Twenty-four years’ worth of battles over the value of the ended with a single phone call Thursday evening.
An hour and a half before the West Deptford township committee meeting was scheduled to begin, Committeewoman Denice DiCarlo got the call she had been waiting for:
Sunoco officials were making some late concessions to the township, agreeing to an $800,000 cut from their property tax refund.
It was the movement she’d wanted, and, along with a $200,000 concession from El Paso, the refinery’s former owners, was enough to shift DiCarlo from a no vote to a yes, in what became a unanimous vote to seal the deal by to pay off the two companies and end the longstanding property tax disputes.
“It was an absolute waiting game,” DiCarlo said. “Each side had to give a little bit.”
That call brought an end to six months’ worth of discussions on the settlements, and came after a whirlwind two weeks of bipartisan negotiations, spearheaded by Mayor Ray Chintall and DiCarlo, as the township committee worked to reduce what had been a total of $32.4 million in settlement agreements with the two oil companies.
“We were always constantly talking,” Chintall said. “We never stopped.”
It reached a height over the past two days, as both sides traded Fourth of July fireworks for the back-and-forth of negotiations.
And much of the talks took place directly between the township committee and Sunoco officials, rather than through both parties’ attorneys, which both Chintall and DiCarlo said was important in pushing the late negotiations.
“I’d rather talk to the people,” Chintall said.
The finalized settlement agreements touched off a ripple effect—as part of the agreement, Sunoco agreed to waive the 5 percent interest it would’ve been due on the tax overpayments, saving thousands of dollars, and $1.5 million budgeted by the township for tax appeals should be cut drastically.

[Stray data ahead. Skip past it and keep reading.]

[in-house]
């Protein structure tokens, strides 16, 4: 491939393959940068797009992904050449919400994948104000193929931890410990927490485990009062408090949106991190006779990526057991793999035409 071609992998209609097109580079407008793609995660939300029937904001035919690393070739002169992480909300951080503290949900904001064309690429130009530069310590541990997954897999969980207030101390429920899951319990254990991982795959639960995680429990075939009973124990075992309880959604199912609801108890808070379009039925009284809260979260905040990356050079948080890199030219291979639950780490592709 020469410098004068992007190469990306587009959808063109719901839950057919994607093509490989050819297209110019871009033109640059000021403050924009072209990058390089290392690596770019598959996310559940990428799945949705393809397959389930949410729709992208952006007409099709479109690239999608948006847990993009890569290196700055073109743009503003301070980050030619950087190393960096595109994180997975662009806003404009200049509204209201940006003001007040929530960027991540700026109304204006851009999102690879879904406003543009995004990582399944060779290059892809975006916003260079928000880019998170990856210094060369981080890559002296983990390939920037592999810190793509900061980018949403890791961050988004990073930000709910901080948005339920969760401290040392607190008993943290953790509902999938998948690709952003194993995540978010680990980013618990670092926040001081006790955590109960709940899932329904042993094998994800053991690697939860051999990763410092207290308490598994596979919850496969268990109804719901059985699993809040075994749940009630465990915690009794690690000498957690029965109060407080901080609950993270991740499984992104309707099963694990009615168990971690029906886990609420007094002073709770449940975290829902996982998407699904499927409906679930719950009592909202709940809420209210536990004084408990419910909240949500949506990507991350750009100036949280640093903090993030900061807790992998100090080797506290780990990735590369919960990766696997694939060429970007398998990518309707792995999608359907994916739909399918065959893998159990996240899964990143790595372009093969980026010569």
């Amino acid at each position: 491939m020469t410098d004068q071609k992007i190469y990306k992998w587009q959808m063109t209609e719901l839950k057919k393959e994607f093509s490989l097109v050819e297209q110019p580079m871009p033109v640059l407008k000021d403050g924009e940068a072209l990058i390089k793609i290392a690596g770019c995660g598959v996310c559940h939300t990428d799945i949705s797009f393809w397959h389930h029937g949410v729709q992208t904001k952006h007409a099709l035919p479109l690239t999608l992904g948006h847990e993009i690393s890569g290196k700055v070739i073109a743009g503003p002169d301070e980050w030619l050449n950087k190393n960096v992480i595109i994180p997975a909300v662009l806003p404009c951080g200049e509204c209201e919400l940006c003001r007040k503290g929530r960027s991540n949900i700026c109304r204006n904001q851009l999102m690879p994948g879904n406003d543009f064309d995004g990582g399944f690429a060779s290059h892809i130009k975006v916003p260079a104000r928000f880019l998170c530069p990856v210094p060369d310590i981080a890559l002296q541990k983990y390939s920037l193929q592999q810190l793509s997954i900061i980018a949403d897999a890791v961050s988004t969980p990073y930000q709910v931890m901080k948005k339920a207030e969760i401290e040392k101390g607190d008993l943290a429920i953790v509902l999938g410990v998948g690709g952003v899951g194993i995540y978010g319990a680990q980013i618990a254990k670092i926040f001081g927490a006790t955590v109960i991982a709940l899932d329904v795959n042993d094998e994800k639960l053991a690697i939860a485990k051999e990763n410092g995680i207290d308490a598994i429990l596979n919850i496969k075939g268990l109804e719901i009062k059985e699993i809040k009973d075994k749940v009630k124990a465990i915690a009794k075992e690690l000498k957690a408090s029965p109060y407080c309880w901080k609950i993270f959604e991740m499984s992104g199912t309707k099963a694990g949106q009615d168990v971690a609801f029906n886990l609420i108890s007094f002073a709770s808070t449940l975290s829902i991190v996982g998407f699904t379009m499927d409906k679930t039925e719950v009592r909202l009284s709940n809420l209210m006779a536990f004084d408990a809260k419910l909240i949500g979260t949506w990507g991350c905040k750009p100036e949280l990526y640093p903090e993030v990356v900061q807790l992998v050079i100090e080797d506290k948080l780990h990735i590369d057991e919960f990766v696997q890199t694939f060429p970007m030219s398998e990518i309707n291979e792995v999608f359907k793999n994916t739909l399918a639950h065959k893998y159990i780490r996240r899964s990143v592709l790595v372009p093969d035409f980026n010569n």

“I know we can cut at least $1 million,” township administrator Eric Campo said of the tax appeals line item, which translates to 4¢ per $100 of assessed value.
That would take the projected tax rate increase in down to 4.5¢ per $100 of assessed value. The 20-year bonds to pay out the settlements will add to the budget down the line, but not this year, according to a plan laid out by Committeeman Sam Cianfarini.
The deals also come with another cost—instead of a $100 million assessment agreed to earlier, Sunoco is getting a $98.5 million assessment on the property, which will translate into a slightly lower tax bill than the $2.55 million originally guaranteed by the settlement, which locks in the value of Eagle Point through the end of 2013.
The decision to give the final sign-off on the settlement was met with general applause from a capacity crowd at the municipal building, though there were still some partisan sentiments in the wake of the vote—Democrats voiced their approval for DiCarlo’s work on the deal, while Republicans heaped praise on Chintall and Cianfarini.
Ernest Kraus singled out Cianfarini for credit, praising the committeeman for “lighting the fire to get this done.”
Given the option of going to a courtroom fight over the disputes, Kraus noted decisions elsewhere seem to favor industry over local governments almost universally.
“Every township that has gone into court…has lost, and lost big time,” he said.
But Joe Holovachuk, treasurer for the West Deptford Democratic Party, applauded DiCarlo for standing her ground against the oil companies until they agreed to concessions.
“We saved $1 million,” Holovachuk said.
Others raised concerns over the unknowns associated with the appeals, which could’ve added $90 million in debt in a doomsday scenario that both sides had said was unlikely, but possible.
“I carry two credit cards…and that’s about all the debt I can handle,” Terry Baker said. “I’d really like us to rid ourselves of this—to solve this problem and move on.”
There were a handful of detractors, though. At least one resident questioned why the committee would take 24 years’ worth of disputes and compress a decision into six months.
“I don’t understand the urgency,” Don Suchora said. “We could’ve done a better job.”
With the settlements done, the township committee members said they have hope Sunoco will reinvest in the property, which is seeing .
But with the oil company signing a deal with the Carlyle Group to keep its Philadelphia refinery open, and also working with Marcus Hook, PA, officials on the next life for its former Marcus Hook refinery, DiCarlo said there’s reason to think Eagle Point can continue to be a valuable asset.
“There is a future here,” she said.